17. Kevin K. Tsui, 2011. "More Oil, Less Democracy: Evidence from Worldwide Crude Oil Discoveries," Economic Journal, Royal Economic Society, vol. 121(551), pages 89-115, March.
  18. Crespo Cuaresma, Jesus & Oberhofer, Harald & Raschky, Paul, 2010. "Oil and the duration of dictatorships," Working Papers in Economics and Finance 2010-3, University of Salzburg.
  19. Eifert, Benn & Gelb, Alan & Borje Tallroth, Nils, 2002. "The political economy of fiscal policy and economic management in oil exporting countries," Policy Research Working Paper Series 2899, The World Bank.
  20. Robinson, James A & Torvik, Ragnar, 2002. "White Elephants," CEPR Discussion Papers 3459, C.E.P.R. Discussion Papers.
  21. Frederick Van der Ploeg, 2010. "Natural Resources: Curse or Blessing?," CESifo Working Paper Series 3125, CESifo Group Munich.
  22. Francesco Caselli & Tom Cunningham, 2009. "Leader Behavior and the Natural Resource Curse," CEP Discussion Papers dp0913, Centre for Economic Performance, LSE.
  23. Patrick Kline, 2008. "Understanding Sectoral Labor Market Dynamics: An Equilibrium Analysis of the Oil and Gas Field Services Industry," Cowles Foundation Discussion Papers 1645, Cowles Foundation for Research in Economics, Yale University.
  24. James A. Robinson & Ragnar Torvik, 2008. "Endogenous Presidentialism," NBER Working Papers 14603, National Bureau of Economic Research, Inc.
  25. Richard M. Auty, 1997. "Natural Resource Endowment, The State And Development Strategy," Journal of International Development, John Wiley & Sons, Ltd., vol. 9(4), pages 651-663.
  26. Päivi Lujala & Jan Ketil Rod & Nadja Thieme, 2007. "Fighting over Oil: Introducing a New Dataset," Conflict Management and Peace Science, Peace Science Society (International), vol. 24(3), pages 239-256, July.
  27. Elisabeth Gilmore & Nils Petter Gleditsch & Päivi Lujala & Jan Ketil Rod, 2005. "Conflict Diamonds: A New Dataset," Conflict Management and Peace Science, Peace Science Society (International), vol. 22(3), pages 257-272, July.
  28. James D. Hamilton, 2009. "Understanding Crude Oil Prices," The Energy Journal, International Association for Energy Economics, vol. 0(Number 2), pages 179-206.
Full references (including those not matched with items on IDEAS)

Citations

Citations are extracted by the CitEc Project, subscribe to its RSS feed for this item.
as in new window

Cited by:
  1. Markwardt, Gunther & Farzanegan, Mohammad & Leßmann, Christian, 2013. "Natural-resource rents and internal conflicts - Can decentralization lift the curse?," Annual Conference 2013 (Duesseldorf): Competition Policy and Regulation in a Global Economic Order 79940, Verein für Socialpolitik / German Economic Association.
  2. John Anyanwu & Andrew E. O. Erhijakpor, 2013. "Working Paper 184 - Does Oil Wealth Affect Democracy in Africa?," Working Paper Series 988, African Development Bank.
  3. Bjorvatn, Kjetil & Naghavi, Alireza, 2011. "Rent seeking and regime stability in rentier states," European Journal of Political Economy, Elsevier, vol. 27(4), pages 740-748.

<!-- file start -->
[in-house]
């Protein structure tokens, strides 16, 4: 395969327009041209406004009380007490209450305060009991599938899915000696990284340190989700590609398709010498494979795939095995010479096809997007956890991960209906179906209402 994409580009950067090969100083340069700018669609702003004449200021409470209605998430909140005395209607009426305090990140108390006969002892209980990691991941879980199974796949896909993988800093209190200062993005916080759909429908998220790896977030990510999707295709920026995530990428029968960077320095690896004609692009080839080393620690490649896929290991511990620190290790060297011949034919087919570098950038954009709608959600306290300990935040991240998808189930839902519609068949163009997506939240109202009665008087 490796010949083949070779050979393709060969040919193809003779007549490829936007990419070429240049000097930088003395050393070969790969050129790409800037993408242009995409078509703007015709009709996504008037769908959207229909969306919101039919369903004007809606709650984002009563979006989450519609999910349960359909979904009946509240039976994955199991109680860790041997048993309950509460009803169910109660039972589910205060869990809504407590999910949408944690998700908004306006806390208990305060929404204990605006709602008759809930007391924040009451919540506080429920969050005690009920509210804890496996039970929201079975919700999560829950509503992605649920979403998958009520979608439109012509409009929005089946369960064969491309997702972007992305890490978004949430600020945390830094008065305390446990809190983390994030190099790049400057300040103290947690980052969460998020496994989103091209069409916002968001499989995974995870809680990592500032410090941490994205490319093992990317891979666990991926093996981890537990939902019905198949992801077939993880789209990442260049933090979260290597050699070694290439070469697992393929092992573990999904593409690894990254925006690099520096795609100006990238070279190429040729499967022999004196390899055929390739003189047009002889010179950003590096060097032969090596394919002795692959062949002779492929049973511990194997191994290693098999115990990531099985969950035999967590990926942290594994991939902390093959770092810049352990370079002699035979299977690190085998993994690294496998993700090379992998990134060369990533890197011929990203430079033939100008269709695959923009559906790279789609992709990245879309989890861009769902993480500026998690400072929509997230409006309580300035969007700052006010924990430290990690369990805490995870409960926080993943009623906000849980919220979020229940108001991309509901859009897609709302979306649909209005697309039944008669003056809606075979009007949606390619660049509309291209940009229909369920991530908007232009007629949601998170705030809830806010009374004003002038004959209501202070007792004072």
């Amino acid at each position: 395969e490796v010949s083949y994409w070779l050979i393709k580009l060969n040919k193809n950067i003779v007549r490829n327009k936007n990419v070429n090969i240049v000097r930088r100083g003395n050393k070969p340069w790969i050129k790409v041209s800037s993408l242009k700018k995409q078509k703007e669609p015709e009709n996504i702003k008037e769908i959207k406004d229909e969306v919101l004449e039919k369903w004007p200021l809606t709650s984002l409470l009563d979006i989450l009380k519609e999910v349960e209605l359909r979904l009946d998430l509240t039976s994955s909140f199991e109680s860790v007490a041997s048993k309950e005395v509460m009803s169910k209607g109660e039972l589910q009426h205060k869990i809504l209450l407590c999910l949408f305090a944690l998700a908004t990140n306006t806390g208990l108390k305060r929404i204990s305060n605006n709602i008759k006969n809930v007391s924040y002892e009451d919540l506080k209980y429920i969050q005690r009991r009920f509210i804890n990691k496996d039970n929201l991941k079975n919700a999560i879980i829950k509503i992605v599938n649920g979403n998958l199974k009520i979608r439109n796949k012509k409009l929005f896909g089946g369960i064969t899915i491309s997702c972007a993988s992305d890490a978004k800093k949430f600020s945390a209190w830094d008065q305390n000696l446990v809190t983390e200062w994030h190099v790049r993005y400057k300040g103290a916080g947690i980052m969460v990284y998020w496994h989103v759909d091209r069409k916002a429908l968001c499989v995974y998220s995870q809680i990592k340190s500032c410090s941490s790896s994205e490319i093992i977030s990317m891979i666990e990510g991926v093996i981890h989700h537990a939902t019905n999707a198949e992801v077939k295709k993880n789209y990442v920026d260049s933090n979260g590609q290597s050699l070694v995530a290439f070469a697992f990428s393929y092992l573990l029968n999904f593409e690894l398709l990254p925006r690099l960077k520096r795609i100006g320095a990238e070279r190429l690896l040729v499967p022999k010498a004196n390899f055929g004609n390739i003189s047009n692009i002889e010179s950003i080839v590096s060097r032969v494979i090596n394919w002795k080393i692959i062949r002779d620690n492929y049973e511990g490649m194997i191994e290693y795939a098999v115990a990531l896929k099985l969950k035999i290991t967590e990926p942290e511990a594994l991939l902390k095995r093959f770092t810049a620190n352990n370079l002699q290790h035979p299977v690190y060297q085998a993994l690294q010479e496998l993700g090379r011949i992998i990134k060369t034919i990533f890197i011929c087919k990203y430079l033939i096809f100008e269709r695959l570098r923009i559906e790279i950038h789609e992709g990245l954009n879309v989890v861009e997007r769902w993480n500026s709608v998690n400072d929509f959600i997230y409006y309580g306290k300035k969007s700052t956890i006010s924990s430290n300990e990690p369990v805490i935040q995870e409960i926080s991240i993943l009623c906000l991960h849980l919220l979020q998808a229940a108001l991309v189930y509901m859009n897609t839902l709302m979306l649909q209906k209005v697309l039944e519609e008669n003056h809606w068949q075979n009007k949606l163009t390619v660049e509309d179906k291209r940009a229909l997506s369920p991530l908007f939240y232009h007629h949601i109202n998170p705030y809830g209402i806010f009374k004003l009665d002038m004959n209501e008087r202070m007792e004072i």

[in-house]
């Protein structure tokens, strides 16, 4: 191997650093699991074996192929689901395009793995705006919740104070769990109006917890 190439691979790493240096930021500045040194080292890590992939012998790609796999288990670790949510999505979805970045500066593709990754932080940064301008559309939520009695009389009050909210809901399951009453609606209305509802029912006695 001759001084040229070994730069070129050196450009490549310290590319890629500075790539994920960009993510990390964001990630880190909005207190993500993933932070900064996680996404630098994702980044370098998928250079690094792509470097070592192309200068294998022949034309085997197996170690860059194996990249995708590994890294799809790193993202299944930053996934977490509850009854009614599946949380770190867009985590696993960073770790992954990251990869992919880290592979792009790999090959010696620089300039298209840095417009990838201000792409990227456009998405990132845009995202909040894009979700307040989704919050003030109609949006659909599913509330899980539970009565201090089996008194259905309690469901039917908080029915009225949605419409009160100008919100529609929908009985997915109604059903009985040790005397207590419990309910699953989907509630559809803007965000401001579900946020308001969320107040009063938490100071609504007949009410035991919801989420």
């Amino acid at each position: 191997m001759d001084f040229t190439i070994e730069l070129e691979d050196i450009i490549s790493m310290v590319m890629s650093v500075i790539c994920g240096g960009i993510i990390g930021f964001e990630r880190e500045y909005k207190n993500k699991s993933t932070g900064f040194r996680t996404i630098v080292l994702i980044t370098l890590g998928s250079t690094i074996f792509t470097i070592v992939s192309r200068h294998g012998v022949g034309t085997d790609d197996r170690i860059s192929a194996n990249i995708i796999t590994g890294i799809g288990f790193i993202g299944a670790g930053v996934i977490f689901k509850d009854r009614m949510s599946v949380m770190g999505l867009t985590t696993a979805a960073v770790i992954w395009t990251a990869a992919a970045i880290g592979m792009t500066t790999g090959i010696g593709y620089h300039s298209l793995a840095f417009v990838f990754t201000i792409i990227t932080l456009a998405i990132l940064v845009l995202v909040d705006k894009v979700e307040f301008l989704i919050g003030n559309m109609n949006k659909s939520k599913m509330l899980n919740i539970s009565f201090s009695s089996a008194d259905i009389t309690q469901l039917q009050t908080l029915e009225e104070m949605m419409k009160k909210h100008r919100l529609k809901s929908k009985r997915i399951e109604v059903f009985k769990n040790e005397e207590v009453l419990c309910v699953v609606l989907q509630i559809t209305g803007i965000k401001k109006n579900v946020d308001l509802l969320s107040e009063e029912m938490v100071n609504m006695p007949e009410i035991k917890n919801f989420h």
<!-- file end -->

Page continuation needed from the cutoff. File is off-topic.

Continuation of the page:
4. van der Ploeg, Frederick & Rohner, Dominic, 2012. "War and natural resource exploitation," European Economic Review, Elsevier, vol. 56(8), pages 1714-1729.
  5. Kjetil Bjorvatn & Mohammad Reza Farzanegan, 2014. "Resource Rents, Power, and Political Stability," CESifo Working Paper Series 4727, CESifo Group Munich.
  6. Perez Nino, Helena & Le Billon, Philippe, 2013. "Foreign aid, resource rents and institution-building in Mozambique and Angola," Working Paper Series UNU-WIDER Research Paper , World Institute for Development Economic Research (UNU-WIDER).
  7. Egil Matsen & Gisle J. Natvik & Ragnar Torvik, 2012. "Petro populism," Working Paper 2012/06, Norges Bank.
    • Egil Matsen & Ragnar Torvik & Gisle J. Natvik, 2012. "Petro populism," Working Paper Series 12812, Department of Economics, Norwegian University of Science and Technology.

Lists

This item is not listed on Wikipedia, on a reading list or among the top items on IDEAS.

Statistics

Access and download statistics

Corrections

When requesting a correction, please mention this item's handle: RePEc:eee:deveco:v:100:y:2013:i:1:p:89-106. See general information about how to correct material in RePEc.

For technical questions regarding this item, or to correct its authors, title, abstract, bibliographic or download information, contact: (Zhang, Lei).

If you have authored this item and are not yet registered with RePEc, we encourage you to do it here. This allows to link your profile to this item. It also allows you to accept potential citations to this item that we are uncertain about.

If references are entirely missing, you can add them using this form.

If the full references list an item that is present in RePEc, but the system did not link to it, you can help with this form.

If you know of missing items citing this one, you can help us creating those links by adding the relevant references in the same way as above, for each refering item. If you are a registered author of this item, you may also want to check the "citations" tab in your profile, as there may be some citations waiting for confirmation.

Please note that corrections may take a couple of weeks to filter through the various RePEc services.